88.6 kg                 2 m/s       3600 s = 132 kJ (or 12 McNuggets!)

which works out as 132000/(88.6 * 3600) = 0.4 J/kg assuming a cadence of
120 steps/min
or 132/(88.6 * 2 * 3600) = 0.2 J/(kg.m/s)

Is that right?


Okay, so a real question -- slightly off topic -- how are the caloric
value of foods computed?  And do these values, and the "exercise"
consumption values take into account efficiency of the digestive

Jason Harrison

Chris, I have not completely followed all British to metric
conversions, glad that my homecountry once was invaded by
In my somewhat worn-out copy of Inman (1981) I find
Ew = 32 + 0.0050 v2
This is in calories and meters per minute (!), but it can be
recalculated into:

        Ew = 2.24 + 1.26 v2

with Ew in watts per kg  and v in meters per second.
In walking energy consumption thus increases with v2. It is thus
not proportional to v, thus not a constant energy per meter.
This relationship leads to the finding that there is an optimal
walking speed, with least energy per meter. But you better consult
Inman, chapter 3.
In running things are different: The rule of thumb is: 1 calorie per kg
per meter = 4.2 J/kg.m
 (from Margaria, 1976, Biomechanics and energetics of muscular

At Hof
Department of Medical Physiology &
Laboratory of Human Movement Analysis AZG
University of Groningen
A. Deusinglaan 1,  room 769

PO Box 196
Tel:   (31) 50 3632645
Fax:   (31) 50 3632751

Hello All,

Pat Riley ends his very thoughtful comments of April 3, 2001 with a
(rhetorical) question:

Question: The "Determinants of Gait" concept says that CG vertical
oscillations are minimized to conserve energy.  Minimizing CG oscillations requires large
and powerful calf muscles.  This greatly increases the mass and inertia of the
leg, hence the energy required to move the legs.  So, does minimizing CG vertical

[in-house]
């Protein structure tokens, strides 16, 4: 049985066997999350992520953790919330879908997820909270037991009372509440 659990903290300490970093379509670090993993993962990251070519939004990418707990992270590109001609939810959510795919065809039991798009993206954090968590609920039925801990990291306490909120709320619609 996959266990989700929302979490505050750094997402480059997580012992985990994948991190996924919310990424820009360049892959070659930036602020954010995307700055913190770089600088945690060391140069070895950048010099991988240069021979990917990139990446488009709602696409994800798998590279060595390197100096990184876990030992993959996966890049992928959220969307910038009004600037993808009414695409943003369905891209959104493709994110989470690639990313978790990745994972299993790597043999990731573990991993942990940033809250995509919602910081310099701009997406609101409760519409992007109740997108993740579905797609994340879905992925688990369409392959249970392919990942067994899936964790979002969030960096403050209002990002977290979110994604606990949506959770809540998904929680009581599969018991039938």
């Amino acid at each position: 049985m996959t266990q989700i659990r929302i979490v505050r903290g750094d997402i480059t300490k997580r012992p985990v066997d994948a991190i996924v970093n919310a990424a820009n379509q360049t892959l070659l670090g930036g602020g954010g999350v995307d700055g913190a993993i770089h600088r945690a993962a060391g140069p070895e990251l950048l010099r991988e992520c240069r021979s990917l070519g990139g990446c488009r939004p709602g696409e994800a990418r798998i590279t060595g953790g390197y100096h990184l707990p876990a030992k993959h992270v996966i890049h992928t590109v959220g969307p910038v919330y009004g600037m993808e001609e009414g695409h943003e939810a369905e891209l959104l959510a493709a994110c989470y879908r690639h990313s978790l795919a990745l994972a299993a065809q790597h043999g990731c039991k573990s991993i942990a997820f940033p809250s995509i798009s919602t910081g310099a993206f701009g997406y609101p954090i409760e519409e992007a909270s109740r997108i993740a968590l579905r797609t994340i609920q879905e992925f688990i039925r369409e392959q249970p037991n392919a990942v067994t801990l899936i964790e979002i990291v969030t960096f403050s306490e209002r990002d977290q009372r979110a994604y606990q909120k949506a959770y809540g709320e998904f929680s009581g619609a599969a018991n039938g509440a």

oscillations increase or decrease energy consumption?

It is clear from his comments that the answer is no.

Another way to argue the case is that in alternating bipedal walking, the
center of mass MUST slow down and speed up again during each single-support
phase.  This is a necessity, not an option, because the single-limb support
phase starts out with the supporting foot in front of the center of mass,
causing an inclined ground reaction force vector with a posteriorly directed
component that decelerates the body center of mass, and ends up with the
supporting foot behind, causing an acceleration of the body center of mass.
That's a long sentence, but the concept is simple, I think.  We can't walk
on two legs with a useful step length without speeding up and slowing down
with every step.  And if we speed up and slow down, our progressional
kinetic energy must increase and decrease accordingly.

If the kinetic energy of the walking body must vary with each step, then it
is desirable for the potential energy to change in a complementary manner,
to minimize changes in the total energy of the body.  This doesn't require a
lot of control by the central nervous system.  It happens quite naturally as
a result of the mechanics of the system, I think.  A pendulum doesn't need a
central nervous system to swing.

Moving the body center of mass up and down is an option, not a necessity.
There are plenty of degrees of freedom in the lower limbs to allow us to
walk without moving the body center of mass up and down with each cycle.
But we don't, because the right amount of moving up and down, at the right
time, minimizes the total energy changes of the body center of mass.

Inman's Determinants of Gait concepts put the cart before the horse, and
it's taking us a very long time to get the old vehicle turned around again.

Best regards to you all.

Larry Lamoreux
Lafayette, California


Back to Teach-in